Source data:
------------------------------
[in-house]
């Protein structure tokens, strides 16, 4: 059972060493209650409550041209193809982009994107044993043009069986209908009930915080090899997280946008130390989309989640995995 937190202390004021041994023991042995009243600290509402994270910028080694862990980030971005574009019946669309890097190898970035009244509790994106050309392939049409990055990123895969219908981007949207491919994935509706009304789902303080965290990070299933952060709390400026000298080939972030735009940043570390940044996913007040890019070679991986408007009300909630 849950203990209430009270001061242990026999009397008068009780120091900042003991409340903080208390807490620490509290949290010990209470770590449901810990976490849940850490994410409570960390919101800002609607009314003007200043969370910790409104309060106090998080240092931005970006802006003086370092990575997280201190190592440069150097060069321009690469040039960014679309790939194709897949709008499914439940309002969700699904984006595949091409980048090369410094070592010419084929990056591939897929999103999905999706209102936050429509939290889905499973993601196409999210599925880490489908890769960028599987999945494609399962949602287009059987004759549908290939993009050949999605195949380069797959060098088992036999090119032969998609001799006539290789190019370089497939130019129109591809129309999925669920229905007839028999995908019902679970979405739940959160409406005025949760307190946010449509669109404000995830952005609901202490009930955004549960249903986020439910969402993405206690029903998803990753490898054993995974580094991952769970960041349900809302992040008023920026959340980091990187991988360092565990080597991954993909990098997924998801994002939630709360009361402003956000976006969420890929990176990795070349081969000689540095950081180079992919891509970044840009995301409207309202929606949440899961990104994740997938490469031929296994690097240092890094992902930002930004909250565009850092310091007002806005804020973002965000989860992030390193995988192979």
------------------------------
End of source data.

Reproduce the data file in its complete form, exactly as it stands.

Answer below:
[in-house]
């Protein structure tokens, strides 16, 4: 059972060493209650409550041209193809982009994107044993043009069986209908009930915080090899997280946008130390989309989640995995 937190202390004021041994023991042995009243600290509402994270910028080694862990980030971005574009019946669309890097190898970035009244509790994106050309392939049409990055990123895969219908981007949207491919994935509706009304789902303080965290990070299933952060709390400026000298080939972030735009940043570390940044996913007040890019070679991986408007009300909630 849950203990209430009270001061242990026999009397008068009780120091900042003991409340903080208390807490620490509290949290010990209470770590449901810990976490849940850490994410409570960390919101800002609607009314003007200043969370910790409104309060106090998080240092931005970006802006003086370092990575997280201190190592440069150097060069321009690469040039960014679309790939194709897949709008499914439940309002969700699904984006595949091409980048090369410094070592010419084929990056591939897929999103999905999706209102936050429509939290889905499973993601196409999210599925880490489908890769960028599987999945494609399962949602287009059987004759549908290939993009050949999605195949380069797959060098088992036999090119032969998609001799006539290789190019370089497939130019129109591809129309999925669920229905007839028999995908019902679970979405739940959160409406005025949760307190946010449509669109404000995830952005609901202490009930955004549960249903986020439910969402993405206690029903998803990753490898054993995974580094991952769970960041349900809302992040008023920026959340980091990187991988360092565990080597991954993909990098997924998801994002939630709360009361402003956000976006969420890929990176990795070349081969000689540095950081180079992919891509970044840009995301409207309202929606949440899961990104994740997938490469031929296994690097240092890094992902930002930004909250565009850092310091007002806005804020973002965000989860992030390193995988192979």